Run, Mammoth, Run

We see them everywhere, scampering about here and there, in the rain and snow, in hot temperatures and cold.
We see them as we drive to work in the morning, just after sun-up. They are running when we go home in the evening, just before sundown.
Mammoth’s distance runners achieved something remarkable at the U.S. 
Olympic Trial last weekend in Houston (P.1), but there’s something more at work here.
It’s a cultural shift, led by Meb, Deena, Josh Cox (P.1), Amy Hastings, Morgan Uceny and the others on the national and international stages. 
And then there are others such as Rick Wood, a 60+ runner and a longtime Mammoth attorney and town councilman who won his age group in the Houston Marathon last Sunday.
In August, runners come up here by the vanloads from colleges that are top-drawer in their conferences and from high schools that are loaded with Meb and Deena Wannabes.
Here at home, the high school gazelle, Toby Qualls, races in top heats and wins a lot. 
On the girls’ side, freshman Jody Meads showed up big last fall and we expect her to continue onward and upward.
It’s a little bit dizzying—so much so that we might be in danger of losing sight of what we don’t have.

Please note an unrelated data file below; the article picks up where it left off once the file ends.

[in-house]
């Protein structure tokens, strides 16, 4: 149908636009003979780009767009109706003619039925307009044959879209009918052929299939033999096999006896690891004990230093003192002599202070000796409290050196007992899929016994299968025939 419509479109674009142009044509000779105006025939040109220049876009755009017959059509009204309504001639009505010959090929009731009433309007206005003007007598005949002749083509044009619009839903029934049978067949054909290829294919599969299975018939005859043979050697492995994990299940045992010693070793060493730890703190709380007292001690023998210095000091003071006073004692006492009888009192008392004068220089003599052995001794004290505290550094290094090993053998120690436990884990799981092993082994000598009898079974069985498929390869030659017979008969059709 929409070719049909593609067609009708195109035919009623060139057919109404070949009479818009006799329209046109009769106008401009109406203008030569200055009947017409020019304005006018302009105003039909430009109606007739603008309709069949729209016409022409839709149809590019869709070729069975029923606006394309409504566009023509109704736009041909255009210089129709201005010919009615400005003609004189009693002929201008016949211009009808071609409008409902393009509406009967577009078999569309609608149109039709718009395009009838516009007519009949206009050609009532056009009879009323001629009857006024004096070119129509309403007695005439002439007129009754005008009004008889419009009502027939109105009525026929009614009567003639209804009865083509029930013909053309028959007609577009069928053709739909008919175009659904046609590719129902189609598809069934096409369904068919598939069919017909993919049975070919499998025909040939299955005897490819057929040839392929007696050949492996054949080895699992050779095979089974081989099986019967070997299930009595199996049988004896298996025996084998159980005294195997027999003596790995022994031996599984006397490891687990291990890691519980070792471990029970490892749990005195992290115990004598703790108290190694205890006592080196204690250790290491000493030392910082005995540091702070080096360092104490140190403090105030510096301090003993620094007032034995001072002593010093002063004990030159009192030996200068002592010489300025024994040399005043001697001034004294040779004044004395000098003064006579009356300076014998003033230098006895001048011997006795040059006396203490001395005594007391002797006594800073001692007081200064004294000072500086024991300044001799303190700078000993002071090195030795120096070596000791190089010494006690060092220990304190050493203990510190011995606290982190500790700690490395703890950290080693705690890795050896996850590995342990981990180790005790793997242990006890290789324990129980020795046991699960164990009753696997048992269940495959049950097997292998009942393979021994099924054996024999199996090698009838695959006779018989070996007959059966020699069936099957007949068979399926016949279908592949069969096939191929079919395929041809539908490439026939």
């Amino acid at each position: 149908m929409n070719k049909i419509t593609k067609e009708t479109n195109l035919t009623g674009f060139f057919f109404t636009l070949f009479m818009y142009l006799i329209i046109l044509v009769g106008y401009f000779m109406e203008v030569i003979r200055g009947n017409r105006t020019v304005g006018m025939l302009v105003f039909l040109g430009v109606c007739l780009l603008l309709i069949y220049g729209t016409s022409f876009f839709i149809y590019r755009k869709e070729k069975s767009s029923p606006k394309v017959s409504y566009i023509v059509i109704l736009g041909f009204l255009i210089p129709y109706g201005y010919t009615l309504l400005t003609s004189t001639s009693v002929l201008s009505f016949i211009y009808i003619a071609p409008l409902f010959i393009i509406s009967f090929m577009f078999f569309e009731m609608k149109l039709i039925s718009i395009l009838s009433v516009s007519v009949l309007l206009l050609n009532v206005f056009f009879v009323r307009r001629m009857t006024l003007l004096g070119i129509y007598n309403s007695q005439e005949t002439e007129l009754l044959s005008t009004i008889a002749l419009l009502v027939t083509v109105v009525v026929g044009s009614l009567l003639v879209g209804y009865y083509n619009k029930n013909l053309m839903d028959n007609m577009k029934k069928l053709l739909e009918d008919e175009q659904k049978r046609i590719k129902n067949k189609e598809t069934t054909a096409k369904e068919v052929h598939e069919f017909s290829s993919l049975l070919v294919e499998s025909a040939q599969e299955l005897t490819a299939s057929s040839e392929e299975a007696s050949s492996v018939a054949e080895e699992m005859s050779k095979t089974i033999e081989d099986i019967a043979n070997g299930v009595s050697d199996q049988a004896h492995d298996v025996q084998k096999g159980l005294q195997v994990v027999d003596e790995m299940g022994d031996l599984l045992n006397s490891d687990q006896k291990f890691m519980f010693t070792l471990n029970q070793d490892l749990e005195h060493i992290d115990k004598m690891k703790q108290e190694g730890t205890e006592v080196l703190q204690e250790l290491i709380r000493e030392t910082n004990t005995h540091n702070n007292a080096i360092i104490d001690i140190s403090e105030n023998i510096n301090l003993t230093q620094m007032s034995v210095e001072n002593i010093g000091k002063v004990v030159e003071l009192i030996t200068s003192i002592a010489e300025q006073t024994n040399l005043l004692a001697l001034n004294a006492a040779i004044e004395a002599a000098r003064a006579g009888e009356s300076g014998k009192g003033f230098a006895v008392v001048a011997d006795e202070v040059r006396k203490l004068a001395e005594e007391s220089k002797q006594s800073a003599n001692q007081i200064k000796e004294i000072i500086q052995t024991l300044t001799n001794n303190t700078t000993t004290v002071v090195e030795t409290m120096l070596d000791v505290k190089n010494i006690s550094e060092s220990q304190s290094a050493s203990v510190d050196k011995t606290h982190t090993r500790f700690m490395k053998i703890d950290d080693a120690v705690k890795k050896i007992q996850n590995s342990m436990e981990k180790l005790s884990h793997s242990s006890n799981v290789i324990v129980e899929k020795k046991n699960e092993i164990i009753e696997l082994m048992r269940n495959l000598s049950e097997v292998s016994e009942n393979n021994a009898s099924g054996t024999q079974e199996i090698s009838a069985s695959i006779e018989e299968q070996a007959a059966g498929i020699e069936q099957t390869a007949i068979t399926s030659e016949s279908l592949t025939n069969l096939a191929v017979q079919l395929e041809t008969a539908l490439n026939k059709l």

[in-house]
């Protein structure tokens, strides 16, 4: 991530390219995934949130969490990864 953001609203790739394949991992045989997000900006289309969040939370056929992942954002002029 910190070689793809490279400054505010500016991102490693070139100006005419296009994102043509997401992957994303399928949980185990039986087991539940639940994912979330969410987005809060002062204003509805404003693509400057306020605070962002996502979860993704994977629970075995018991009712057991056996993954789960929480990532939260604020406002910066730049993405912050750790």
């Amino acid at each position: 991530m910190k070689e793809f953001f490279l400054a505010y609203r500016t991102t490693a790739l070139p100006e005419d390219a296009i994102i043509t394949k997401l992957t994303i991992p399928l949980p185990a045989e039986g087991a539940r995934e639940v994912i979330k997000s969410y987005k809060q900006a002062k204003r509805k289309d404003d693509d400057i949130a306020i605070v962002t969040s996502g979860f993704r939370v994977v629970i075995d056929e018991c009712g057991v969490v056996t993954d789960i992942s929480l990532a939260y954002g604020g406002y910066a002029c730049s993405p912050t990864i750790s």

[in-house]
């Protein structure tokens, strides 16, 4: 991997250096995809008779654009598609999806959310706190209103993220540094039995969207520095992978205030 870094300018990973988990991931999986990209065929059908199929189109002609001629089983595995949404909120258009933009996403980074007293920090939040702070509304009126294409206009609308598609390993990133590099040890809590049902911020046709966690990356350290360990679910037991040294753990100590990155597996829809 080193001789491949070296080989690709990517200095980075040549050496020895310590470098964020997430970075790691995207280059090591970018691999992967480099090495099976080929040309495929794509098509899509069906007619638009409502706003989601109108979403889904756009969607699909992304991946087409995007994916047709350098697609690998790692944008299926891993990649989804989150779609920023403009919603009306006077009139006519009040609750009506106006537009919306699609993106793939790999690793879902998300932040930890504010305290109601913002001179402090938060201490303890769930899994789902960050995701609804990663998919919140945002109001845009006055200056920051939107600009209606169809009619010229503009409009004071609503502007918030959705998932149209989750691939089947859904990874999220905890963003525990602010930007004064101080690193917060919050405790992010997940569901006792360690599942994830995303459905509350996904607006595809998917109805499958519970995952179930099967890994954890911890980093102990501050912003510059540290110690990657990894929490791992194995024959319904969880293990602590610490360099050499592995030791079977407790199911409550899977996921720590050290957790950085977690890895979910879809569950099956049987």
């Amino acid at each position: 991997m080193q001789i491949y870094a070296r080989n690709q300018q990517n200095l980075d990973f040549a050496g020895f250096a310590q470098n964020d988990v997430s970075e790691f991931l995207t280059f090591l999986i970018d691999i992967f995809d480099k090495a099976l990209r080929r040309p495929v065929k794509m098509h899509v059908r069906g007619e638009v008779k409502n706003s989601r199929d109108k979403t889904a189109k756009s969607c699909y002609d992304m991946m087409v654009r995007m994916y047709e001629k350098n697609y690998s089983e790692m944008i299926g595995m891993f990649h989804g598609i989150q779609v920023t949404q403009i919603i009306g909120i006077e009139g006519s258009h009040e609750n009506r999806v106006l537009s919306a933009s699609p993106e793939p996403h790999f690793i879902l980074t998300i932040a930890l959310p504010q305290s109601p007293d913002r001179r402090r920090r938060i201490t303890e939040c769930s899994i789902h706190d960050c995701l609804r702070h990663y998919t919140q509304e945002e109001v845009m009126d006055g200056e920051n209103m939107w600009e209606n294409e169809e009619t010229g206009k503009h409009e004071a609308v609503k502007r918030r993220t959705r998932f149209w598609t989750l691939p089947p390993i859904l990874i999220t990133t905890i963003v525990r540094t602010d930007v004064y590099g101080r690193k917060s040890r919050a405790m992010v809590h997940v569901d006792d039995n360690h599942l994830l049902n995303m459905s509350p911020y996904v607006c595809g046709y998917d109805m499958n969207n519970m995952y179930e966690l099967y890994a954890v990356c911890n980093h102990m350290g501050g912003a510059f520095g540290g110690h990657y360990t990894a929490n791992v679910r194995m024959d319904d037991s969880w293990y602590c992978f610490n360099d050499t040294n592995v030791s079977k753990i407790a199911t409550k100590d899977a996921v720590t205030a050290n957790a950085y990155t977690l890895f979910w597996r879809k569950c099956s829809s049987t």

We don’t have a track.
For the runners who prefer the oval rather than the mountain trails, all we can offer are roads. Those are no substitutes for a track.
Elaine Smith, the leader of the local High Sierra Striders, is leading her group in assembling enough money to build an all-weather track and adjacent park near Whitmore Pool.
So far, the Striders have a big commitment from the town, to the tune of $704,500 in Measure R monies, distributed over time and with more on the way.
They have cleared environmental hurdles and are on their way toward reaching the $1.3 million they need to start and complete the project.
Some people are quibbling about this—that the track would be better suited in town, near the ice rink and the schools, for example.
We say the track is perfectly situated, close to the long distance runners on the Benton Crossing Road, and close to the pool for triathletes such as Chris Lieto, a world-famous Iron Man.
We dream a lot up here in our tiny little town, but we dream big.
The distance runners are leading the way.
We have the altitude. 
We have the attitude.
Let’s get that track built as soon as possible. 
The iron is hot.
It’s time to strike.